Bill English will pay for Phil’s glory project, but he has to pick just one

 

photo: whaleoil.co.nz

Prime Minister Bill English has promised funding for Auckland’s infrastructure, as long as the rapidly-growing city can decide what its priorities are.

Speaking to about 250 business people at an event hosted by Business North Harbour on Tuesday, English outlined the Government’s plans to tackle big issues facing New Zealand.

New Zealand faced the “right sort of problems” of having to invest in infrastructure to cope with growth, he said.

New Zealand might in a general sense, but Auckland suffers from nearly 50 years of under-investment in its infrastructure.  

It was up to Auckland to decide what its priorities were for infrastructure, he said.

“Money is not really a constraint. The government is in a position, as long as Auckland is doing it’s bit, we’re willing to supplement work to a greater extent than any other city.”

English gave the example of $1 billion funding that the Government had set aside for housing infrastructure in Auckland. Auckland had to decide where best to invest this money to create areas for new housing, he said.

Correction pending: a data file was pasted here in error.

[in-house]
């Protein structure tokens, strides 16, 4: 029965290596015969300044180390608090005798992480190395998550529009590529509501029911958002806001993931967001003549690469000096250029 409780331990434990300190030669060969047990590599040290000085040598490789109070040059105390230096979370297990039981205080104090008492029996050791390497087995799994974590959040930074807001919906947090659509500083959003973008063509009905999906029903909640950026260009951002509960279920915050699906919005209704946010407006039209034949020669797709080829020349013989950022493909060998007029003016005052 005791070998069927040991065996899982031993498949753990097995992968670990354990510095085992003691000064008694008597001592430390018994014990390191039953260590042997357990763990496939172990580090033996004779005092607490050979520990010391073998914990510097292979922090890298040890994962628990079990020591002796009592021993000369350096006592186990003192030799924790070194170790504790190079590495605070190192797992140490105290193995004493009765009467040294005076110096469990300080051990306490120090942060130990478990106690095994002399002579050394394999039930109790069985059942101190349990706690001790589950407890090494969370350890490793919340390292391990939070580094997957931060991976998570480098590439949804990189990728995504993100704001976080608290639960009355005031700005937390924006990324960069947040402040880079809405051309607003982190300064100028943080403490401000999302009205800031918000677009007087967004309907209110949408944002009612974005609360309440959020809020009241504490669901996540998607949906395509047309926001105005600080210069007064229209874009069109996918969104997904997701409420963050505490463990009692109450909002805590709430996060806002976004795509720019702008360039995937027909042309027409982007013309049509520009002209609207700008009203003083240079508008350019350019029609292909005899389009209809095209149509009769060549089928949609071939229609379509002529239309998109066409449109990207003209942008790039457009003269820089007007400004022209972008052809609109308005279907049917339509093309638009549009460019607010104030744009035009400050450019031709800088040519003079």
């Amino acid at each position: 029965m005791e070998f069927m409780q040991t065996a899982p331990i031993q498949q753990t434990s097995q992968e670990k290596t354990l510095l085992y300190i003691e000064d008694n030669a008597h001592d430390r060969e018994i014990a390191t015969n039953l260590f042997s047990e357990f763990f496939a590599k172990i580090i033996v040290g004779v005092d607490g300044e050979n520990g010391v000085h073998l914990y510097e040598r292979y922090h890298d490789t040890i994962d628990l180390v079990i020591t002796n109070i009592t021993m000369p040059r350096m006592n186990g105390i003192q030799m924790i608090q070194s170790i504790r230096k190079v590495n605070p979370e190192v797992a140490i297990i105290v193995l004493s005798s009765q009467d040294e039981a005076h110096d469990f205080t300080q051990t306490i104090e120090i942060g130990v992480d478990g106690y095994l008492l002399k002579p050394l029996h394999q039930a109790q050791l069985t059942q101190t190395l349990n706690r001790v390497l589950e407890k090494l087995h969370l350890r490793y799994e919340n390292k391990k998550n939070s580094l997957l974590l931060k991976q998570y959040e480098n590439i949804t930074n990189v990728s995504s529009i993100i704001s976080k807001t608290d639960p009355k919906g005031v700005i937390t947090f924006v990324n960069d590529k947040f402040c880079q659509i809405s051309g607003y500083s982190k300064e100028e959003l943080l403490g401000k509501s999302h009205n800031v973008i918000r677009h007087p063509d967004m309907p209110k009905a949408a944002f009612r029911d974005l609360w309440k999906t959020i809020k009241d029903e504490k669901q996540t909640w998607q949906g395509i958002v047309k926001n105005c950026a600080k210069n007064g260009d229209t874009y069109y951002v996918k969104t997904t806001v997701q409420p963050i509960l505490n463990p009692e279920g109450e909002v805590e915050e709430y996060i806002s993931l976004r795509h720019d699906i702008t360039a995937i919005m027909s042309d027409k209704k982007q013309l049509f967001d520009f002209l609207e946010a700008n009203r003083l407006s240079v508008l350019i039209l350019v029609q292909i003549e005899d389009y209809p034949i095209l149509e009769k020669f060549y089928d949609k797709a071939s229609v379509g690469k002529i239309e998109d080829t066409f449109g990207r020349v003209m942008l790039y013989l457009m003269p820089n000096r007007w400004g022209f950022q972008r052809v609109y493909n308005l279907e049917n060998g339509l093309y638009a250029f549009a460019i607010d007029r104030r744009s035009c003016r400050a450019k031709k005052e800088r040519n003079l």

“We said to the council ‘show us the projects that could happen sooner if you had the money’.” Auckland Council was thinking about a response, he said.

English said New Zealand was in a uniquely positive in the western world due to its low unemployment, low government debt, rising government surplus and stable government, he said.

Well, there goes New Zealand’s tax cuts.  National are clearly wanting to buy the election by buying Auckland a few presents.  Good strategy, because now Phil has to decide which of his project he wants the money for.  And he won’t have enough time to get anything locked in this side of the election.

 

– Denise Piper, Stuff


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As much at home writing editorials as being the subject of them, Cam has won awards, including the Canon Media Award for his work on the Len Brown/Bevan Chuang story.  And when he’s not creating the news, he tends to be in it, with protagonists using the courts, media and social media to deliver financial as well as death threats.

They say that news is something that someone, somewhere, wants kept quiet.   Cam Slater doesn’t do quiet, and as a result he is a polarising, controversial but highly effective journalist that takes no prisoners.

He is fearless in his pursuit of a story.

Love him or loathe him.  But you can’t ignore him.

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